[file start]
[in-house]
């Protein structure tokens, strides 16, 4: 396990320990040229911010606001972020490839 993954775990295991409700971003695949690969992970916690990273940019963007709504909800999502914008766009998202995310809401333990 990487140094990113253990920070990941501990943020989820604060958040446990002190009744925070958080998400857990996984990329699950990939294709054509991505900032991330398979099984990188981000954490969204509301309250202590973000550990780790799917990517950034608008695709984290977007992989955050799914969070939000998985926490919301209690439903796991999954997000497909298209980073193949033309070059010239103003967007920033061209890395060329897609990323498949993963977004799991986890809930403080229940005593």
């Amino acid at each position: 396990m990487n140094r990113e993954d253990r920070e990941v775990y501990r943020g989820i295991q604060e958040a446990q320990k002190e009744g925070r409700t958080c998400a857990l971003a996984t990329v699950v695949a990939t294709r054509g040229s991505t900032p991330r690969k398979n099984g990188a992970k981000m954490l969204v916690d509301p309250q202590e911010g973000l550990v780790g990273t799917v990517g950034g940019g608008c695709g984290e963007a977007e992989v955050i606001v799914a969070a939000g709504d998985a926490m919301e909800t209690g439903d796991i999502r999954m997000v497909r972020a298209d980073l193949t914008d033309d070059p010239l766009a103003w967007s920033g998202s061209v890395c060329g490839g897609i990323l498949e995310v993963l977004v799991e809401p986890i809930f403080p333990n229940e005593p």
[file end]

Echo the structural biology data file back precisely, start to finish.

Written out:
[in-house]
């Protein structure tokens, strides 16, 4: 396990320990040229911010606001972020490839 993954775990295991409700971003695949690969992970916690990273940019963007709504909800999502914008766009998202995310809401333990 990487140094990113253990920070990941501990943020989820604060958040446990002190009744925070958080998400857990996984990329699950990939294709054509991505900032991330398979099984990188981000954490969204509301309250202590973000550990780790799917990517950034608008695709984290977007992989955050799914969070939000998985926490919301209690439903796991999954997000497909298209980073193949033309070059010239103003967007920033061209890395060329897609990323498949993963977004799991986890809930403080229940005593």
């Amino acid at each position: 396990m990487n140094r990113e993954d253990r920070e990941v775990y501990r943020g989820i295991q604060e958040a446990q320990k002190e009744g925070r409700t958080c998400a857990l971003a996984t990329v699950v695949a990939t294709r054509g040229s991505t900032p991330r690969k398979n099984g990188a992970k981000m954490l969204v916690d509301p309250q202590e911010g973000l550990v780790g990273t799917v990517g950034g940019g608008c695709g984290e963007a977007e992989v955050i606001v799914a969070a939000g709504d998985a926490m919301e909800t209690g439903d796991i999502r999954m997000v497909r972020a298209d980073l193949t914008d033309d070059p010239l766009a103003w967007s920033g998202s061209v890395c060329g490839g897609i990323l498949e995310v993963l977004v799991e809401p986890i809930f403080p333990n229940e005593p």